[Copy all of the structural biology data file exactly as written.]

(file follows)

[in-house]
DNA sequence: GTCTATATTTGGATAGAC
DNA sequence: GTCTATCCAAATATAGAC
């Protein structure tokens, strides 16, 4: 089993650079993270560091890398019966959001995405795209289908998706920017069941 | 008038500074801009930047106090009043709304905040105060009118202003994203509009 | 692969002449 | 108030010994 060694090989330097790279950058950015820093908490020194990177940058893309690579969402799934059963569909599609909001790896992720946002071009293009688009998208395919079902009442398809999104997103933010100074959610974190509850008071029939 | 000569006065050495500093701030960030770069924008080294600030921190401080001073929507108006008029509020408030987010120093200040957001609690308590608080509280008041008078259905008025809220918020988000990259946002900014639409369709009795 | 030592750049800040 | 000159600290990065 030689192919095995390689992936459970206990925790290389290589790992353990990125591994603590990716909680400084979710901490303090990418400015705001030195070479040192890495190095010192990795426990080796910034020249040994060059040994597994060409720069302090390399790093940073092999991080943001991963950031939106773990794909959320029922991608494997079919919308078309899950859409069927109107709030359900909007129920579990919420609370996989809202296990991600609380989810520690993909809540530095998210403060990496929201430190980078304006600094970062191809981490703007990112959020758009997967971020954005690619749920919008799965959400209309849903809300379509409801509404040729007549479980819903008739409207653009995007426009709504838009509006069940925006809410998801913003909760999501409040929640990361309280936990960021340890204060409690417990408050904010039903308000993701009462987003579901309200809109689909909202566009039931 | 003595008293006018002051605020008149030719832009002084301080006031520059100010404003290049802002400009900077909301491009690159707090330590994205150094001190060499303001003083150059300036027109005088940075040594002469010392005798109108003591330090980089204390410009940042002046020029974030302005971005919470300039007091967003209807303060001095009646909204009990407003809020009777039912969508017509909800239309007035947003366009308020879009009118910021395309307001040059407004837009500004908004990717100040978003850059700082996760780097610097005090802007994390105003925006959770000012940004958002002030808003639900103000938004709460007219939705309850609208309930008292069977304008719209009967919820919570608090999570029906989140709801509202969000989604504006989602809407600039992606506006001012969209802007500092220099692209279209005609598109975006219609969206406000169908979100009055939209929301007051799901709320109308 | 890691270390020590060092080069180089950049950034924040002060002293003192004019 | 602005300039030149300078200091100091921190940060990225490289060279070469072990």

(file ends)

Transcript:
[in-house]
DNA sequence: GTCTATATTTGGATAGAC
DNA sequence: GTCTATCCAAATATAGAC
């Protein structure tokens, strides 16, 4: 089993650079993270560091890398019966959001995405795209289908998706920017069941 | 008038500074801009930047106090009043709304905040105060009118202003994203509009 | 692969002449 | 108030010994 060694090989330097790279950058950015820093908490020194990177940058893309690579969402799934059963569909599609909001790896992720946002071009293009688009998208395919079902009442398809999104997103933010100074959610974190509850008071029939 | 000569006065050495500093701030960030770069924008080294600030921190401080001073929507108006008029509020408030987010120093200040957001609690308590608080509280008041008078259905008025809220918020988000990259946002900014639409369709009795 | 030592750049800040 | 000159600290990065 030689192919095995390689992936459970206990925790290389290589790992353990990125591994603590990716909680400084979710901490303090990418400015705001030195070479040192890495190095010192990795426990080796910034020249040994060059040994597994060409720069302090390399790093940073092999991080943001991963950031939106773990794909959320029922991608494997079919919308078309899950859409069927109107709030359900909007129920579990919420609370996989809202296990991600609380989810520690993909809540530095998210403060990496929201430190980078304006600094970062191809981490703007990112959020758009997967971020954005690619749920919008799965959400209309849903809300379509409801509404040729007549479980819903008739409207653009995007426009709504838009509006069940925006809410998801913003909760999501409040929640990361309280936990960021340890204060409690417990408050904010039903308000993701009462987003579901309200809109689909909202566009039931 | 003595008293006018002051605020008149030719832009002084301080006031520059100010404003290049802002400009900077909301491009690159707090330590994205150094001190060499303001003083150059300036027109005088940075040594002469010392005798109108003591330090980089204390410009940042002046020029974030302005971005919470300039007091967003209807303060001095009646909204009990407003809020009777039912969508017509909800239309007035947003366009308020879009009118910021395309307001040059407004837009500004908004990717100040978003850059700082996760780097610097005090802007994390105003925006959770000012940004958002002030808003639900103000938004709460007219939705309850609208309930008292069977304008719209009967919820919570608090999570029906989140709801509202969000989604504006989602809407600039992606506006001012969209802007500092220099692209279209005609598109975006219609969206406000169908979100009055939209929301007051799901709320109308 | 890691270390020590060092080069180089950049950034924040002060002293003192004019 | 602005300039030149300078200091100091921190940060990225490289060279070469072990």